• “We have given a great deal of thought to these statements and other similar ones, and we have tried to visualize in our minds and project what would happen in the future under various social and economic conditions. Let me share the panorama of conditions that could befall each of us individually and the Church collectively… Condition One is characterized by a relatively stable economy, modest unemployment, and only limited natural disasters—a condition much like that which we now experience in this and many other countries… Condition Two is characterized by more serious health, social, and economic stress. This could include a depressed economy with serious unemployment, or perhaps localized natural disasters… Under Condition Three, circumstances would be very serious. The economy would be very depressed, perhaps even suffering a near breakdown. Unemployment would be widespread. There would probably be widespread social disunity. This condition could be the result of either economic problems such as severe crop loss, broad-scale natural disasters, or possibly international conflict. Under such circumstances, the Church, relying on its present resources, would very likely not be able to provide any more assistance than that rendered under Condition Two, and therefore could not meet the total welfare needs of the people. The sobering fact is, brothers and sisters, that presently the productive capacity from which we could distribute commodities to needy families and individuals is about $45 million. Therefore, if the time comes that we move out of Condition One into a widespread Condition-Two situation, we are well beyond the current capacity of the Church alone to meet the temporal needs of the Saints. I would like to stress that this preparedness includes more than temporal preparedness. … Families and individuals would need to be prepared emotionally and physically to weather this condition. Members would have greater need than ever to rely on each other for strength and support. These examples and figures, though only projections, illustrate quite graphically that our temporal salvation will come only in following the counsel of the Brethren to be prepared as families and individuals, as wards and as stakes. As we apply their counsel, we make of Zion a refuge and a standard of righteous living as commanded by the Lord in these words: ‘Verily I say unto you all: Arise and shine forth, that thy light may be a standard for the nations; And that the gathering together upon the land of Zion, and upon her stakes, may be for a defense, and for a refuge from the storm.’” (Victor L. Brown, “The Church and Family In Welfare Services”, April 1976)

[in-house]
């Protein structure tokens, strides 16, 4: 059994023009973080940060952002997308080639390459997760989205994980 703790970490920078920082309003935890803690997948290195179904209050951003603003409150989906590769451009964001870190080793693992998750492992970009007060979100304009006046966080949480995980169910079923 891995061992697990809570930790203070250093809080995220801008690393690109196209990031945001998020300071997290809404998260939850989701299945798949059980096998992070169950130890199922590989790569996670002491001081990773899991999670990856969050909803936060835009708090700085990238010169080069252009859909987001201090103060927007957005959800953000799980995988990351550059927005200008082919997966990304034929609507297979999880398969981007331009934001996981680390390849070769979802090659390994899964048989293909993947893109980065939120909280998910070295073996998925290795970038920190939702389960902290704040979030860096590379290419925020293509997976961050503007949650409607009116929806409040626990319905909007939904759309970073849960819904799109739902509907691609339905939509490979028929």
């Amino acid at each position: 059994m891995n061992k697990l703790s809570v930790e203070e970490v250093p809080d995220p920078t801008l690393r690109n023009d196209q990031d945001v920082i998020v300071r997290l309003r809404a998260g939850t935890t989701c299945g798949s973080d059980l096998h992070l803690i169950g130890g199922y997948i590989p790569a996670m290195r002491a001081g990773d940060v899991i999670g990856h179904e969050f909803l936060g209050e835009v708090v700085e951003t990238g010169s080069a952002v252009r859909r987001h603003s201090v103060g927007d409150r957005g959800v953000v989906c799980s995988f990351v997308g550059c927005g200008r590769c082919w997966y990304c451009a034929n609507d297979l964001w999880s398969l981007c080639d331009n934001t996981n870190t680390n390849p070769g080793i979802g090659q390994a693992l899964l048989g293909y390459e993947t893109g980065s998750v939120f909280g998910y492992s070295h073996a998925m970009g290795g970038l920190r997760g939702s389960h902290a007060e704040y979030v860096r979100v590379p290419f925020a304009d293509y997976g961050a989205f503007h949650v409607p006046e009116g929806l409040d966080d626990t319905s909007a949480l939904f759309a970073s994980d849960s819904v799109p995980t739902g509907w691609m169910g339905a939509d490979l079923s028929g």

• “President David O. McKay used to tell a story about a railroad engineer. Let me share it with you as recorded by President Harold B. Lee: ‘The engineer pulled his train into a station one dark night, and a timid passenger inquired of the engineer if he wasn’t frightened to pull his train out in the dark with 400 or 500 passengers’ lives at stake. The engineer said, pointing up to the bright headlight, ‘I want to tell you one thing: when I pull out of this station I won’t be running in darkness one foot of the way. You see that light a thousand yards ahead? I run my engine just to the edge of the light, and when I get there it will still be on a thousand yards ahead.’ Having said that, President McKay added: ‘I want to tell you something. Through all this dark night of uncertainty, I want to tell you that this Welfare Program will not be running in the dark one foot of the way. You remember it. We can only see the next October as the first circle of light. We have told you what to do six months from now. By the time we get there the light will be on ahead of us, but every step of the way that light will be there. You teach your people to follow the light and they will be safe on Zion’s hill when the destructive forces come in the world.’ (Welfare Agricultural Meeting, 5 Apr. 1969.).” (Victor L. Brown, “Preparation for Tomorrow”, October 1982)